The vision-based method has the advantages of large detection range and high scalability compared to other methods and therefore is one of the most reliable techniques used for bicycle detection. However, in existing literatures of vision-based detection methods in ITS, vehicles and pedestrians remain the primary objects focused on [7, 8]. Bicycles have so far been limited. Messelodi et al.  presented a feature-based bicycle recognition algorithm. The algorithm extracts some visual projective features focusing on the wheel regions of the targets. And then support vector machine (SVM) is applied to distinguish bicycles from motorcycles in real-world traffic scenes. Rogers and Papanikolopoulos  detected moving objects through the scene by means of a background differencing technique. They localized the wheels by searching for ellipses using the generalized Hough-Transform in the edge map to recognize bicycles. In a similar way, in Dukesherer and Smith’s method , Hough-Transform is utilized to locate wheel regions of bicycles, and then the Hausdorff distance is used for matching the candidates with simple bicycle templates. A bicycle is recognized as two arcs of a circle separated by an approximately known distance. David et al.  developed and tested a bicycle detection and classification algorithm by active-infrared overhead vehicle imaging sensor technology. In the method, several message concepts are defined derived from four stages of the movement of a target underneath the sensor. A bicycle could be accurately detected and classified using the sequence of messages.
As can be seen from the literature review, some achievements of vision-based bicycle detection have already been made. Nevertheless, an individual or a small number of bicycles are considered as the research object to be detected in most methods, which do not adapt to the case of bicycles in large numbers. Since cycling has heavy proportion among all travel modes in China, there is always a great volume of bicycles in rush hour. In addition, due to the low speed, low occupancy in space, and the flexibility of bicycle travelling, cyclists often move together in groups. Therefore, it is very necessary to design a multiple bicycle detection method, which could provide real-time bicycle’s traffic information (the volume, the velocity, etc.) for traffic control and management.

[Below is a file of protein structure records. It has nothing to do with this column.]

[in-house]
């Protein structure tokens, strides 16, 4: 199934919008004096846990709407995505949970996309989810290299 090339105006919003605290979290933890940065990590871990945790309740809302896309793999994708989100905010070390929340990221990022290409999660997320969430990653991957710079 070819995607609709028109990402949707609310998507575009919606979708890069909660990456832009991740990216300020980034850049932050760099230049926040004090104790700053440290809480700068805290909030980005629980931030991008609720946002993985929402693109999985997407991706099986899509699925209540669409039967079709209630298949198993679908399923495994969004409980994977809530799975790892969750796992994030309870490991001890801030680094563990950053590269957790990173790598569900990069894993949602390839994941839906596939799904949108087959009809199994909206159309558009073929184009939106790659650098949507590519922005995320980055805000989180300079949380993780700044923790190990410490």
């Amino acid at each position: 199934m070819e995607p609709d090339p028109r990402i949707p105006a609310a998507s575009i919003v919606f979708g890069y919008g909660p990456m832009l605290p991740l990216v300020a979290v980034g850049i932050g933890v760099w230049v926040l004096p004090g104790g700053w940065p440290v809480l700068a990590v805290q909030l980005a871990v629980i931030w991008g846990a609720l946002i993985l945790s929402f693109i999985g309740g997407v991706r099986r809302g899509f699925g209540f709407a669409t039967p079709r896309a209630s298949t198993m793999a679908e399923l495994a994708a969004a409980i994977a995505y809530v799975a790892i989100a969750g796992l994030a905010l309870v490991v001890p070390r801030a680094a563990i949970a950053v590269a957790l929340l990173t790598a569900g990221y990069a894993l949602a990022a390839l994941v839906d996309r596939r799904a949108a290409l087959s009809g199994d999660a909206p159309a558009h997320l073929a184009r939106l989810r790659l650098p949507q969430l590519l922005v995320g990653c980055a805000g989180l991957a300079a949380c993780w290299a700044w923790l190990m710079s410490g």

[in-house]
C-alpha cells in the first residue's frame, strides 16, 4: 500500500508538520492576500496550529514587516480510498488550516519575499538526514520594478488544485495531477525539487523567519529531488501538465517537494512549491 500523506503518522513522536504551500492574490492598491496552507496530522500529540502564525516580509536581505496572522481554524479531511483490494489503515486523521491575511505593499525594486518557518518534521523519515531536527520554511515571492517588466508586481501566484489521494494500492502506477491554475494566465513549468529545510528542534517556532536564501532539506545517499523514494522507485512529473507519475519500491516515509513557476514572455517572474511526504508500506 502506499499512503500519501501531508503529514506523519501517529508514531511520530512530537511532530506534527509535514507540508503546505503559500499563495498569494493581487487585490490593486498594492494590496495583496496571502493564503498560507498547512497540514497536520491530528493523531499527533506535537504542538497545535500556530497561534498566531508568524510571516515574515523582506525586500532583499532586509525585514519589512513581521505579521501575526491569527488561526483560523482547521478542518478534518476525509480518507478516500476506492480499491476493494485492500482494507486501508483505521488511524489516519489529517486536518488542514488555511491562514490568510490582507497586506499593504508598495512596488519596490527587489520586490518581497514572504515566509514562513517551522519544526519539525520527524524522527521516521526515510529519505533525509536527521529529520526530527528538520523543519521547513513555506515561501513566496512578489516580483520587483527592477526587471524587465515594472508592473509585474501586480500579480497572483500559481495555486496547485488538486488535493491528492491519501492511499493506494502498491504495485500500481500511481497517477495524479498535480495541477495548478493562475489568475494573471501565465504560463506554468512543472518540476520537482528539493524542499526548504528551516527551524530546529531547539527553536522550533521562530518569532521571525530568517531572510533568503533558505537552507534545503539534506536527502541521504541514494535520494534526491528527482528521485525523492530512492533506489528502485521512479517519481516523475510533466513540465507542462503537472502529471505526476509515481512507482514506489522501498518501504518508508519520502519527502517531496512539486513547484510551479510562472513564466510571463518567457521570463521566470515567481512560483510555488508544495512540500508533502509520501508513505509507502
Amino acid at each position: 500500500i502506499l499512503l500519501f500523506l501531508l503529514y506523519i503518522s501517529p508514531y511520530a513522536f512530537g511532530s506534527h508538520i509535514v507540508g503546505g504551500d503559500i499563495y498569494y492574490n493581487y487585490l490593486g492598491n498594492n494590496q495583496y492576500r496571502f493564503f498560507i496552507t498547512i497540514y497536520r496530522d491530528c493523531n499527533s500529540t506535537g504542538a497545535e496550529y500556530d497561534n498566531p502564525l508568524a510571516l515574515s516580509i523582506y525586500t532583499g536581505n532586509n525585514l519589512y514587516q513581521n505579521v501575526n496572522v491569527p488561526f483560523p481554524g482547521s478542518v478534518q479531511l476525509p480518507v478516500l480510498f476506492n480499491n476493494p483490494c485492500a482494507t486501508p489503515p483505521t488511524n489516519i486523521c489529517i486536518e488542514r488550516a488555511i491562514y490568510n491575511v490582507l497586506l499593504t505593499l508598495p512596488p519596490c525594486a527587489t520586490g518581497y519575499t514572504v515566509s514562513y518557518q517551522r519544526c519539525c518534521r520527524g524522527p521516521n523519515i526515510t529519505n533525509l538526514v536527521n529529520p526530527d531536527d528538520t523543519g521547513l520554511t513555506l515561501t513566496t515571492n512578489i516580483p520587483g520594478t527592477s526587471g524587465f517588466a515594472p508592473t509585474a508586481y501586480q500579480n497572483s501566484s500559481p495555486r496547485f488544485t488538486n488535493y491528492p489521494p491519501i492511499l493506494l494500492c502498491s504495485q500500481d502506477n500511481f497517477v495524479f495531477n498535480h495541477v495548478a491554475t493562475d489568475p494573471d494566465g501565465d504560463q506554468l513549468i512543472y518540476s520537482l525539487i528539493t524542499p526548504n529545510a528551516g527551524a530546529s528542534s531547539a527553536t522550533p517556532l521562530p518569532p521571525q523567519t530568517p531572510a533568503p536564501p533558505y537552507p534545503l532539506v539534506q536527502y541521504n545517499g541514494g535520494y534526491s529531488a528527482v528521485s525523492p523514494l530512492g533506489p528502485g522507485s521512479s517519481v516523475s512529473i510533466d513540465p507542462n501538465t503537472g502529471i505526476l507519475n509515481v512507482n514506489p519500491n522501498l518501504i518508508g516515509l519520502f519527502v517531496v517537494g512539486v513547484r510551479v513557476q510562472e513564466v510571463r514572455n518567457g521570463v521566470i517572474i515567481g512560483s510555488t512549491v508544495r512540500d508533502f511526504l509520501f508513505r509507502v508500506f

This paper aims to propose a real-time multiple bicycle detection algorithm based on video. The remainder of this paper is arranged as follows: in Section 2, an effective feature called multiscale block local binary pattern is provided for bicycle feature representation; followed by the recognition task of bicycle, a cascaded classifier trained by AdaBoost algorithm is proposed. Lastly, the validity of the proposed approach with video sequence captured from realistic traffic scenario is tested and conclusions are drawn.
2. MBLBP Feature Representation
The LBP operator was first introduced as a complementary measure for local image contrast . It is a gray-scale invariant texture primitive statistic, which has shown excellent performance in the classification of various kinds of textures . A texture in a local neighborhood of a monochrome texture image is defined as the joint distribution of the gray levels of image pixels: where corresponds to the gray value of the center pixel of the local neighborhood and correspond to the gray values of equally spaced pixels on a circle of radius that form a circularly symmetric neighbor set. If the coordinates of are , then the coordinates of are given by . Much information of the joint gray level distribution about the textural characteristics can be conveyed by the joint difference distribution : For each , a binary code can be produced by thresholding its neighborhood with the value of : where By assigning a binomial factor for each , a unique can be constructed that characterizes the spatial structure of the local texture: When and , can be obtained, which is the basic LBP descriptor. An illustration of the basic LBP operator is shown in Figure 1. In this way, a 256-bin histogram can be created to collect up the occurrences of different binary patterns over an image.